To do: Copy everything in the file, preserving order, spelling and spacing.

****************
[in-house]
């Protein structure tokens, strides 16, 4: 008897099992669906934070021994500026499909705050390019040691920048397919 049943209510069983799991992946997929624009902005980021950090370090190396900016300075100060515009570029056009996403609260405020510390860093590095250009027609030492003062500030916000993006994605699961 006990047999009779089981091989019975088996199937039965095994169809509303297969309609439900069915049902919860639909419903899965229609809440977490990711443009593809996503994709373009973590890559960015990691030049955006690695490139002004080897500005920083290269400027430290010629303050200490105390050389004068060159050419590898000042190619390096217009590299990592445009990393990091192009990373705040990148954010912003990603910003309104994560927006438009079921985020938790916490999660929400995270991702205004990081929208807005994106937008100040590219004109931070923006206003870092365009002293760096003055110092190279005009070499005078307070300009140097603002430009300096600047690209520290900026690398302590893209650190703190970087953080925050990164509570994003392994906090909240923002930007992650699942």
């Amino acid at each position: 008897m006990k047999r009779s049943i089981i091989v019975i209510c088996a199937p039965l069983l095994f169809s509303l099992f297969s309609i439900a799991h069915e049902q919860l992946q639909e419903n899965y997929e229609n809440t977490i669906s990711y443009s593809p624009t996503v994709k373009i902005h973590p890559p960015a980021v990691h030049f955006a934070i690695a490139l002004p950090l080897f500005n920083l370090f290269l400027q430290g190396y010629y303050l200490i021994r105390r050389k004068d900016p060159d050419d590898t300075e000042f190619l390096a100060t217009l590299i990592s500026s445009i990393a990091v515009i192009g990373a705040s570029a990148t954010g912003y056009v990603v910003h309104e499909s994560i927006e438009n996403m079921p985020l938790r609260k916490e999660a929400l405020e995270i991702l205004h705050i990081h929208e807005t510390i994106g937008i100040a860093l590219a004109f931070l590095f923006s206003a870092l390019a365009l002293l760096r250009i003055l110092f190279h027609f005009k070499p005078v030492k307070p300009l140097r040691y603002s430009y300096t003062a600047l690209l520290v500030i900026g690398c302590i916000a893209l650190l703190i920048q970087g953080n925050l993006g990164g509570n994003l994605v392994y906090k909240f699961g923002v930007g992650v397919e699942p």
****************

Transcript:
[in-house]
């Protein structure tokens, strides 16, 4: 008897099992669906934070021994500026499909705050390019040691920048397919 049943209510069983799991992946997929624009902005980021950090370090190396900016300075100060515009570029056009996403609260405020510390860093590095250009027609030492003062500030916000993006994605699961 006990047999009779089981091989019975088996199937039965095994169809509303297969309609439900069915049902919860639909419903899965229609809440977490990711443009593809996503994709373009973590890559960015990691030049955006690695490139002004080897500005920083290269400027430290010629303050200490105390050389004068060159050419590898000042190619390096217009590299990592445009990393990091192009990373705040990148954010912003990603910003309104994560927006438009079921985020938790916490999660929400995270991702205004990081929208807005994106937008100040590219004109931070923006206003870092365009002293760096003055110092190279005009070499005078307070300009140097603002430009300096600047690209520290900026690398302590893209650190703190970087953080925050990164509570994003392994906090909240923002930007992650699942």
């Amino acid at each position: 008897m006990k047999r009779s049943i089981i091989v019975i209510c088996a199937p039965l069983l095994f169809s509303l099992f297969s309609i439900a799991h069915e049902q919860l992946q639909e419903n899965y997929e229609n809440t977490i669906s990711y443009s593809p624009t996503v994709k373009i902005h973590p890559p960015a980021v990691h030049f955006a934070i690695a490139l002004p950090l080897f500005n920083l370090f290269l400027q430290g190396y010629y303050l200490i021994r105390r050389k004068d900016p060159d050419d590898t300075e000042f190619l390096a100060t217009l590299i990592s500026s445009i990393a990091v515009i192009g990373a705040s570029a990148t954010g912003y056009v990603v910003h309104e499909s994560i927006e438009n996403m079921p985020l938790r609260k916490e999660a929400l405020e995270i991702l205004h705050i990081h929208e807005t510390i994106g937008i100040a860093l590219a004109f931070l590095f923006s206003a870092l390019a365009l002293l760096r250009i003055l110092f190279h027609f005009k070499p005078v030492k307070p300009l140097r040691y603002s430009y300096t003062a600047l690209l520290v500030i900026g690398c302590i916000a893209l650190l703190i920048q970087g953080n925050l993006g990164g509570n994003l994605v392994y906090k909240f699961g923002v930007g992650v397919e699942p």